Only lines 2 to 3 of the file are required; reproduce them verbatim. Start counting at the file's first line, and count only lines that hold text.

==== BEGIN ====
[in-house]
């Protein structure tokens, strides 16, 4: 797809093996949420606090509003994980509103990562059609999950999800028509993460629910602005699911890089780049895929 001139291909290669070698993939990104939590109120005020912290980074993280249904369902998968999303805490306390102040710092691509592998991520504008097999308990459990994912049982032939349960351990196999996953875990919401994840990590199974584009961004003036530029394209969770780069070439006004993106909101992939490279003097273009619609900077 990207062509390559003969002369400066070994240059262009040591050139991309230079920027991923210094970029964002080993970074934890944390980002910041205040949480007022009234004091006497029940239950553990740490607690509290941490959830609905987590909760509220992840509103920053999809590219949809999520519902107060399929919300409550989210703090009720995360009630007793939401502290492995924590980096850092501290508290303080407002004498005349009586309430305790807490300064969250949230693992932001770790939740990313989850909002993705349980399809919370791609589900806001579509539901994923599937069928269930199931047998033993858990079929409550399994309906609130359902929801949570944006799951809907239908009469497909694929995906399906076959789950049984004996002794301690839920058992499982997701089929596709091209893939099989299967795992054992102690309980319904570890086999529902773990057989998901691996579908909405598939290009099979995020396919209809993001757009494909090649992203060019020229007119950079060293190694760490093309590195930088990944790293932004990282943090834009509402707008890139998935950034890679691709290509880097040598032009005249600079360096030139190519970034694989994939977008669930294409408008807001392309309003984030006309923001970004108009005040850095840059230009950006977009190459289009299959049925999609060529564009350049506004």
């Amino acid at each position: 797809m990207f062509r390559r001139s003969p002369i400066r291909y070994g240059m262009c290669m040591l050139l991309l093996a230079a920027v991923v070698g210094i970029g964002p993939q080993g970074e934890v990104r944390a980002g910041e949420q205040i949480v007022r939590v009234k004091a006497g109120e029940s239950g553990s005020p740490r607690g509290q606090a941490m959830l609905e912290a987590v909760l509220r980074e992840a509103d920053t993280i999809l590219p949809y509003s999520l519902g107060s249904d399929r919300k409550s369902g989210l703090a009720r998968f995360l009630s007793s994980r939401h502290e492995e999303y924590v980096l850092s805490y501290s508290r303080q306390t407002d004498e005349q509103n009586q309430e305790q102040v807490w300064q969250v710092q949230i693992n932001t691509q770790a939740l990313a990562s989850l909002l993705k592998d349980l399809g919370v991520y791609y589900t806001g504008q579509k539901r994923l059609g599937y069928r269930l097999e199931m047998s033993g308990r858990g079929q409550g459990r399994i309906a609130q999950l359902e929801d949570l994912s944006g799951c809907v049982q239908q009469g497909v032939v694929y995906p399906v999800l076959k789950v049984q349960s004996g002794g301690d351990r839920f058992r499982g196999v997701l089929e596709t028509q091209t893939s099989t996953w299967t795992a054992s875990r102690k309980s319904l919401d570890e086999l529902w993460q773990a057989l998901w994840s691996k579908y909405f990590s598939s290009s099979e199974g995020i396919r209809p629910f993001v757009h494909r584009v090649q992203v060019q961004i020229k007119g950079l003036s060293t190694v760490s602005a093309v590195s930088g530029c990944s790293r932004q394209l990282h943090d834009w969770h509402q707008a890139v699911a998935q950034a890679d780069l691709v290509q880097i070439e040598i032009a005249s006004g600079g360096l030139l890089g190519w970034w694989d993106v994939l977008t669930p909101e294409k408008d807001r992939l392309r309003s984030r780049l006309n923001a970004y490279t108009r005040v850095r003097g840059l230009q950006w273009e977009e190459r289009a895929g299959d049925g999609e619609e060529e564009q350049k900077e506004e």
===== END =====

């Protein structure tokens, strides 16, 4: 797809093996949420606090509003994980509103990562059609999950999800028509993460629910602005699911890089780049895929 001139291909290669070698993939990104939590109120005020912290980074993280249904369902998968999303805490306390102040710092691509592998991520504008097999308990459990994912049982032939349960351990196999996953875990919401994840990590199974584009961004003036530029394209969770780069070439006004993106909101992939490279003097273009619609900077 990207062509390559003969002369400066070994240059262009040591050139991309230079920027991923210094970029964002080993970074934890944390980002910041205040949480007022009234004091006497029940239950553990740490607690509290941490959830609905987590909760509220992840509103920053999809590219949809999520519902107060399929919300409550989210703090009720995360009630007793939401502290492995924590980096850092501290508290303080407002004498005349009586309430305790807490300064969250949230693992932001770790939740990313989850909002993705349980399809919370791609589900806001579509539901994923599937069928269930199931047998033993858990079929409550399994309906609130359902929801949570944006799951809907239908009469497909694929995906399906076959789950049984004996002794301690839920058992499982997701089929596709091209893939099989299967795992054992102690309980319904570890086999529902773990057989998901691996579908909405598939290009099979995020396919209809993001757009494909090649992203060019020229007119950079060293190694760490093309590195930088990944790293932004990282943090834009509402707008890139998935950034890679691709290509880097040598032009005249600079360096030139190519970034694989994939977008669930294409408008807001392309309003984030006309923001970004108009005040850095840059230009950006977009190459289009299959049925999609060529564009350049506004």
């Amino acid at each position: 797809m990207f062509r390559r001139s003969p002369i400066r291909y070994g240059m262009c290669m040591l050139l991309l093996a230079a920027v991923v070698g210094i970029g964002p993939q080993g970074e934890v990104r944390a980002g910041e949420q205040i949480v007022r939590v009234k004091a006497g109120e029940s239950g553990s005020p740490r607690g509290q606090a941490m959830l609905e912290a987590v909760l509220r980074e992840a509103d920053t993280i999809l590219p949809y509003s999520l519902g107060s249904d399929r919300k409550s369902g989210l703090a009720r998968f995360l009630s007793s994980r939401h502290e492995e999303y924590v980096l850092s805490y501290s508290r303080q306390t407002d004498e005349q509103n009586q309430e305790q102040v807490w300064q969250v710092q949230i693992n932001t691509q770790a939740l990313a990562s989850l909002l993705k592998d349980l399809g919370v991520y791609y589900t806001g504008q579509k539901r994923l059609g599937y069928r269930l097999e199931m047998s033993g308990r858990g079929q409550g459990r399994i309906a609130q999950l359902e929801d949570l994912s944006g799951c809907v049982q239908q009469g497909v032939v694929y995906p399906v999800l076959k789950v049984q349960s004996g002794g301690d351990r839920f058992r499982g196999v997701l089929e596709t028509q091209t893939s099989t996953w299967t795992a054992s875990r102690k309980s319904l919401d570890e086999l529902w993460q773990a057989l998901w994840s691996k579908y909405f990590s598939s290009s099979e199974g995020i396919r209809p629910f993001v757009h494909r584009v090649q992203v060019q961004i020229k007119g950079l003036s060293t190694v760490s602005a093309v590195s930088g530029c990944s790293r932004q394209l990282h943090d834009w969770h509402q707008a890139v699911a998935q950034a890679d780069l691709v290509q880097i070439e040598i032009a005249s006004g600079g360096l030139l890089g190519w970034w694989d993106v994939l977008t669930p909101e294409k408008d807001r992939l392309r309003s984030r780049l006309n923001a970004y490279t108009r005040v850095r003097g840059l230009q950006w273009e977009e190459r289009a895929g299959d049925g999609e619609e060529e564009q350049k900077e506004e």